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February 12, 2006

More death-penalty shenanigans in California

When you're a death-row inmate with an execution date coming up, and this is the best you can get out of the abolitionist crowd, you know you're in trouble:

Michael Morales was sentenced to death for the 1981 rape and murder of 17-year old Terri Winchell. Morales had just turned 21 years-old at the time of the crime. Morales has always accepted full responsibility for causing Winchell’s death and expressed deep remorse. But Morales’ death sentence is based on a mistake: the false testimony of an informant witness who stated that Morales intentionally plotted to kill Winchell, testimony the prosecution knew was not true and testimony that was necessary for Morales to qualify for a death sentence. In addition, Morales’s co-defendant, Ricky Ortega, who is his cousin, orchestrated the murder; yet Ortega received a sentence a life without the possibility of parole. Race and place also appear to be factors that caused Morales to be sentenced to death rather than life without parole. Michael Morales’s execution has been set for Feb. 21, 2006.
No claim of innocence here, just a claim that the murder didn't qualify for death. OK, fine with me. Obviously, a murderer has the right to argue that his crime didn't qualify for capital punishment under the state's death penalty statute, but I'm sure he's made this argument repeatedly in court.

So what's next for his defense? Phony letters from members of the jury supporting clemency, you say? That's pretty imaginative of you, because here's the latest:
SAN FRANCISCO, Feb. 11 -- Lawyers for a death row inmate, including former Whitewater independent counsel Kenneth W. Starr, sent fake letters from jurors asking California's governor to spare the man's life, prosecutors said Friday.

The jurors denied they thought Michael Morales deserved clemency because some of the testimony at his trial may have been fabricated, said Nathan Barankin, spokesman for Attorney General Bill Lockyer.

"We showed each person the declaration on their behalf, and they all said they didn't say that," Barankin said.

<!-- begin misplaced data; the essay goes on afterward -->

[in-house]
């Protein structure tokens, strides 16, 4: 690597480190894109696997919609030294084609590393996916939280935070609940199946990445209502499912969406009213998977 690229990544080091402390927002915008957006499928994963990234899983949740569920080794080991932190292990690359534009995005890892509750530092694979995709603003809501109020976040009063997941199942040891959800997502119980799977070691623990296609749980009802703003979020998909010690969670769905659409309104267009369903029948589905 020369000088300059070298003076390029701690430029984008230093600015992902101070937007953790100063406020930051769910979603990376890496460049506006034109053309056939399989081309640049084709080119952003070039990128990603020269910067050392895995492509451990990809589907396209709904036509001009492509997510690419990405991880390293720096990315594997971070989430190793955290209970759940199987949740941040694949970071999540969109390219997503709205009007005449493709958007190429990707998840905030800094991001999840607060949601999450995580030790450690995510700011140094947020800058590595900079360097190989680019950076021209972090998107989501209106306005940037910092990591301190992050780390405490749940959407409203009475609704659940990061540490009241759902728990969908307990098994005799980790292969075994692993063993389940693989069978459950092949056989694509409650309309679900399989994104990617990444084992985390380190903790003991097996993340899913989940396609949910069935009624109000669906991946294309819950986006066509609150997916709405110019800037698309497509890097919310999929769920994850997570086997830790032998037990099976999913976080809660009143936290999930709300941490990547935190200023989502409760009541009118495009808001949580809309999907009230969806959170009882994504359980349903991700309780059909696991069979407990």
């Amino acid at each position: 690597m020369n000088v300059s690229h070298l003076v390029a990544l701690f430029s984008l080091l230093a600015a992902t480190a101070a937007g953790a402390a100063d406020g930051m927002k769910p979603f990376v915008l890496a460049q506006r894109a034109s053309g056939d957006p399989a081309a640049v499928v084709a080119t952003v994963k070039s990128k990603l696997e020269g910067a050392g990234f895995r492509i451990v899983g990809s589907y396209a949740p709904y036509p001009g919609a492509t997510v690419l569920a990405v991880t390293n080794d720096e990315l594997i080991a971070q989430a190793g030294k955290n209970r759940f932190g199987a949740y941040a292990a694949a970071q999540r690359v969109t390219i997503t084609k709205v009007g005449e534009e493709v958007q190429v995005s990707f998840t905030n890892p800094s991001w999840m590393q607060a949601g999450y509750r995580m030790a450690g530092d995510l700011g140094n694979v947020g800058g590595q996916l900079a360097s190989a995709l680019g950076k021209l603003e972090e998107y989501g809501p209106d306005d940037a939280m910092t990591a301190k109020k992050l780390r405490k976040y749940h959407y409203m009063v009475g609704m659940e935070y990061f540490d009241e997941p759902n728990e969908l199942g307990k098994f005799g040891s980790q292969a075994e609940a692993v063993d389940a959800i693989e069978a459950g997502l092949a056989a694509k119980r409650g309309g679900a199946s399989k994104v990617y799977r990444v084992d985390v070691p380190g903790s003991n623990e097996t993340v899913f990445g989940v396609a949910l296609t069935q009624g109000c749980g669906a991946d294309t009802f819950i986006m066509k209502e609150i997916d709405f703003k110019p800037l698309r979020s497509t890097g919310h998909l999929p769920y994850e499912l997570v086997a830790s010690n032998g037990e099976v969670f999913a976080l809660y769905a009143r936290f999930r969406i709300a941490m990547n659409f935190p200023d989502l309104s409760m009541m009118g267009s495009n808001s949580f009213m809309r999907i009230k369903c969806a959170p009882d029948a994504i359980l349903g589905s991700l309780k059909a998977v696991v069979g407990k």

San Joaquin County prosecutor Charles F. Schultz also said the letters sent to Gov. Arnold Schwarzenegger (R) last week were "untrue" and "pure fiction."

Starr was not immediately available for comment, said a spokeswoman for the Pepperdine School of Law, where Starr is the dean.
Ken Starr? What's that you say? Clinton lied, no one died? Well, that's a fair point, but maybe you should consider the possibility that Mr. Starr is trying to rehabilitate his reputation with the legal establishment left.

But here's another explanation: the jurors were intimidated by prosecutors. Or so says one of Morales's defense attorneys.
Morales's other clemency attorney, David Senior from Los Angeles, said he stood by the validity of the six sworn statements he and Starr sent to the governor. He suggested that the jurors might have gotten cold feet when they were contacted by prosecutors in the past two days.

"When the D.A. and A.G. show up with badges and guns and say whatever, they can intimidate a lot of people and that's their game," Senior said.
I didn't realize that California prosecutors go around interviewing jurors and threatening them with guns. Anyone? Anyone? Patterico? Nor did I realize that, even in California, prosecutors say, "What-EV-er!" to the jurors. But then, I'm just an East Coast kind of guy.

So what I want to know is, where are all the folks who were supporting Tookie? Maybe Morales should have written a few children's books.